- 1 tablespoon plus 1 teaspoon minced garlic
- Kosher salt
- 1 teaspoon dried oregano, crumbled
- 1/2 teaspoon dried thyme
- 1/4 teaspoon ground cumin
- 1/4 teaspoon freshly ground black pepper
- 1/8 teaspoon cayenne
- 1/8 teaspoon ground white pepper
- 1 tablespoon olive oil
- 10 ounces smoked ham, cut into 1/2 -inch dice (2 cups)
- Two 5-ounce andouille sausages, halved lengthwise and sliced crosswise 1/4 inch thick (2 cups)
- 1 large Spanish onion, finely chopped
- 5 large celery ribs, finely chopped
- 1 large green bell pepper—cored, seeded and finely chopped
- 2 bay leaves
- 4 cups chicken stock or canned low-sodium broth
- 4 cups water
- 1 pound dried kidney beans, picked over and rinsed
- 1/4 cup finely chopped flat-leaf parsley
- Steamed white rice or garlic bread, for serving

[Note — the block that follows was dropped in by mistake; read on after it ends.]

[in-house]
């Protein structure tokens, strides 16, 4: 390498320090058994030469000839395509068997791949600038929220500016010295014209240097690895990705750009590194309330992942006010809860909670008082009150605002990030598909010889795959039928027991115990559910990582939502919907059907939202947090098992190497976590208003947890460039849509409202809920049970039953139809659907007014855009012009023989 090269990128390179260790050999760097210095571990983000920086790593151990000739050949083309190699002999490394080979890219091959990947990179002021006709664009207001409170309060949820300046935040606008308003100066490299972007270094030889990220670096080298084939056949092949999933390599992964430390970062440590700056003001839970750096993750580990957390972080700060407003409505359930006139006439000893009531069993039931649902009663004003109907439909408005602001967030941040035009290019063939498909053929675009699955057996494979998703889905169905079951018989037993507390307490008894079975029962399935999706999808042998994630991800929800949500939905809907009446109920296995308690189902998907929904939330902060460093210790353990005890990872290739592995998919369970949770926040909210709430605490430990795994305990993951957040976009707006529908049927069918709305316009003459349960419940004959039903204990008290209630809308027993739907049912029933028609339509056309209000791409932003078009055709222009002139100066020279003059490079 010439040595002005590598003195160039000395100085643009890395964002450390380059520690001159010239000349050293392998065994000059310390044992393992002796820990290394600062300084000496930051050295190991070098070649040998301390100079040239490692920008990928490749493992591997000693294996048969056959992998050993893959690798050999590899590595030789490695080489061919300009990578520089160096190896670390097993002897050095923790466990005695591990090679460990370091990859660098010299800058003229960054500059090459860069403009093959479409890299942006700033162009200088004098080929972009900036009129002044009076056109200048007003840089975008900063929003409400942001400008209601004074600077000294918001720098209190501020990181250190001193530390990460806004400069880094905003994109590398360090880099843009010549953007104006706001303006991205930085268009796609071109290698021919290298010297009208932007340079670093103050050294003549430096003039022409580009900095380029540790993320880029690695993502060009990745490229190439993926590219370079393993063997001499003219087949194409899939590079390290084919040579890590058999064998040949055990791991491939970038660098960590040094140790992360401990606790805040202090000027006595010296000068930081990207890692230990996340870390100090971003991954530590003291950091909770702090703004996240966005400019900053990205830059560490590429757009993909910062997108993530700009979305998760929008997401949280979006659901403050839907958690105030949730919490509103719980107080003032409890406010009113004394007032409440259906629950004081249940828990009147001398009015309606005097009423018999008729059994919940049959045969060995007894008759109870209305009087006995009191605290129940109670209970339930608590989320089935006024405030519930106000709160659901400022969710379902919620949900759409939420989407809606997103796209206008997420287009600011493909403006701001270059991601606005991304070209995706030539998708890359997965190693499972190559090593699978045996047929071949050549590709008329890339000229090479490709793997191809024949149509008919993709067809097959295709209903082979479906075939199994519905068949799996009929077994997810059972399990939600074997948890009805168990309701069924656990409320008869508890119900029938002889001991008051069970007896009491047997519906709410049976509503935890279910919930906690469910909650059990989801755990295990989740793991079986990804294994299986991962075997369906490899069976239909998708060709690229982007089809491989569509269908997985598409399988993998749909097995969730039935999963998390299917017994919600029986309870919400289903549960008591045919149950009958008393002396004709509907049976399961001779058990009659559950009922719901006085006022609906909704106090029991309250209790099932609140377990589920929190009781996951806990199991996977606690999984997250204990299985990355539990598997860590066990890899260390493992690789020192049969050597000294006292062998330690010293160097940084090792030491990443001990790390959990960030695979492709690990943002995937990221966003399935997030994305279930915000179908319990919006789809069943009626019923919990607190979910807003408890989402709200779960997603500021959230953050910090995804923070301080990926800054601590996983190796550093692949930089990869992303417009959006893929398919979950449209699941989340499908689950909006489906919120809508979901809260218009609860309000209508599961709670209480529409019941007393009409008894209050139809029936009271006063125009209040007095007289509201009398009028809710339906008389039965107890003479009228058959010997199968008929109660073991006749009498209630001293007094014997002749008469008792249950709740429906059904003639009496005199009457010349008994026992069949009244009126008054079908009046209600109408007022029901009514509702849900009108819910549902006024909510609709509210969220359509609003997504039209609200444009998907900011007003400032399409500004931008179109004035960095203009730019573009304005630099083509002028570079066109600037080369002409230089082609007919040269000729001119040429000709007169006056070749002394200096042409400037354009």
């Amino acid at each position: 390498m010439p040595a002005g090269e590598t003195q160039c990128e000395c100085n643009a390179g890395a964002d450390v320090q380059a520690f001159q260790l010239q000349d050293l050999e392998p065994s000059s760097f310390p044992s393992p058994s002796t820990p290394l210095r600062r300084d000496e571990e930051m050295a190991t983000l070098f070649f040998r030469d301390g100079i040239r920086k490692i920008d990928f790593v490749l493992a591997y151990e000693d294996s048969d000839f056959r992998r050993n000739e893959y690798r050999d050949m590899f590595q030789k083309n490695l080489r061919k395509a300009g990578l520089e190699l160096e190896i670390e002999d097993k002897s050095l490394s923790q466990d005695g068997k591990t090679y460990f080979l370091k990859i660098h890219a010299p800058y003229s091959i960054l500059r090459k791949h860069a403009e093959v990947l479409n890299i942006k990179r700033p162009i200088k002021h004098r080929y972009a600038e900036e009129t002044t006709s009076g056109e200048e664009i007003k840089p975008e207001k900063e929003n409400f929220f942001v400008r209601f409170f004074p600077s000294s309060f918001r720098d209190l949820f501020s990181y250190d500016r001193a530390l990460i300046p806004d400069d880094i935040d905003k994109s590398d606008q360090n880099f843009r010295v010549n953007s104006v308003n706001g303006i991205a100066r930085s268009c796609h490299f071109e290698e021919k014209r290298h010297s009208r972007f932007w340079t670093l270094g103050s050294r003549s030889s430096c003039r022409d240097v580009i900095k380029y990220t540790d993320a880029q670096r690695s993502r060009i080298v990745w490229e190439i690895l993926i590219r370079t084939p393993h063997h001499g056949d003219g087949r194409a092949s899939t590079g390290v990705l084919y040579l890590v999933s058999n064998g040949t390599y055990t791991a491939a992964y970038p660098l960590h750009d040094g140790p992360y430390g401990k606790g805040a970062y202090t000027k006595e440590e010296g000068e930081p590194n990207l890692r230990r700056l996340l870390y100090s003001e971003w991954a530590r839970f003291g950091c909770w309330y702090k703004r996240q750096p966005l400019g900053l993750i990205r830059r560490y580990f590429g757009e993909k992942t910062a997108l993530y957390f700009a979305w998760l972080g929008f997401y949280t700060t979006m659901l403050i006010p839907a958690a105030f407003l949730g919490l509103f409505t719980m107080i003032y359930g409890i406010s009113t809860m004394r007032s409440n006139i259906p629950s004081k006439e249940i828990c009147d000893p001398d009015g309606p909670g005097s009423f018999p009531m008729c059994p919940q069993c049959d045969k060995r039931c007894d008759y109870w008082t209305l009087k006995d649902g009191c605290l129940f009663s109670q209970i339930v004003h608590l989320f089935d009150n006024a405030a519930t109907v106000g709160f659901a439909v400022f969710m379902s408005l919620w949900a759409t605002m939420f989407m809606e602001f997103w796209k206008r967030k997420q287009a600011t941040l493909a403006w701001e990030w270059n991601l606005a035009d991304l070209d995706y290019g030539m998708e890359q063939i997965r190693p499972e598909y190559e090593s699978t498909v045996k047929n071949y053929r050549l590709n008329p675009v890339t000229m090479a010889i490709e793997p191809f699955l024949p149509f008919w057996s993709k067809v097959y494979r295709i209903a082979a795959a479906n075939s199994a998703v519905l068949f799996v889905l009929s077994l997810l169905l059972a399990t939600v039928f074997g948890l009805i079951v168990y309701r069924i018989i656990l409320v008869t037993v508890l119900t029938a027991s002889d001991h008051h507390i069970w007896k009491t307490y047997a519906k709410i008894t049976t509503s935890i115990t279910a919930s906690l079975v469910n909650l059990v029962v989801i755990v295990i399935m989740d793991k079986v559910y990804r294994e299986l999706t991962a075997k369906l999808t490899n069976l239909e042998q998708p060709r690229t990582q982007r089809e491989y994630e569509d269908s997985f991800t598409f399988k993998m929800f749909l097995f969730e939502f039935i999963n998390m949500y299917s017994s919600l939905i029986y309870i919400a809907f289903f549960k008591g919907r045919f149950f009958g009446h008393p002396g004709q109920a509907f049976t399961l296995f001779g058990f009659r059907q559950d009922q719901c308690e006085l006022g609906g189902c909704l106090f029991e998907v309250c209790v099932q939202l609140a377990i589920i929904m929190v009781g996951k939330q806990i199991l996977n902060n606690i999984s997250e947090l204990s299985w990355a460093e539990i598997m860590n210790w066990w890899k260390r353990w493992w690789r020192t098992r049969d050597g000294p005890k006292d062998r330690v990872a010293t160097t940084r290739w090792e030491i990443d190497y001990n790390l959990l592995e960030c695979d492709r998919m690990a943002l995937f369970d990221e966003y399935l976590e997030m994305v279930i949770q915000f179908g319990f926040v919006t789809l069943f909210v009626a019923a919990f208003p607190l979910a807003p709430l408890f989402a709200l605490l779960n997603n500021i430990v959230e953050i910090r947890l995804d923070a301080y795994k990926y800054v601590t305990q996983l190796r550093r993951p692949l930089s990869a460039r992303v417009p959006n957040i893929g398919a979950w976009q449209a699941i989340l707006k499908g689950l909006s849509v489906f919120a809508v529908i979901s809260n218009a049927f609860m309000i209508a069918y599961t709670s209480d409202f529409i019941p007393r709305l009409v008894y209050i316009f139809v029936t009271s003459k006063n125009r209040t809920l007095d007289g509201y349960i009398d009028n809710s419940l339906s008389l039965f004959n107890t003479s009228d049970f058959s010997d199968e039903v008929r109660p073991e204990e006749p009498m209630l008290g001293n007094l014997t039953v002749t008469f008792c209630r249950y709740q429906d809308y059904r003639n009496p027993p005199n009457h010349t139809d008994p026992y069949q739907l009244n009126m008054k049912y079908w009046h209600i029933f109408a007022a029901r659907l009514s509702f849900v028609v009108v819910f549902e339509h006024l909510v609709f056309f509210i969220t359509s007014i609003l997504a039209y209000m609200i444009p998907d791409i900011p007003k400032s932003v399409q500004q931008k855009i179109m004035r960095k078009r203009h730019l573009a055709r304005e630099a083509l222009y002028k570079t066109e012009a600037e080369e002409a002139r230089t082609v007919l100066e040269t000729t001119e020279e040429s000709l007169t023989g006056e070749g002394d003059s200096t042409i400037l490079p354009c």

How to make this recipe
In a small bowl, combine the minced garlic with 4 teaspoons of the kosher salt, the crumbled oregano, the thyme, cumin, black pepper, cayenne and white pepper.
In a large, enameled cast-iron casserole, heat the olive oil until shimmering but not smoking. Add the smoked ham and cook over moderate heat, stirring occasionally, until lightly browned, about 4 minutes. Add the andouille sausages and cook, stirring, until they are lightly browned, 5 to 6 minutes. Add the Spanish onion, chopped celery, green bell pepper and bay leaves and cook, stirring, until the vegetables soften, about 10 minutes. Add the spice-and-salt mixture and cook, stirring, until fragrant, about 3 minutes.
Add the chicken stock and water to the enameled, cast-iron casserole. Stir in the kidney beans and bring to a boil. Cover and cook the beans over low heat for 1 hour. Stir in half of the chopped parsley and cook uncovered over moderately low heat until the beans are tender and the liquid is thick, about 1 hour longer. Stir in the remaining chopped parsley and season with salt and black pepper. Ladle the beans into bowls and serve with white rice or garlic bread.
A fresh, cooling beer will tame this stew's spicy and smoky flavors. Look for a Sam Adams Boston Ale or the harder-to-find Abita Amber from New Orleans.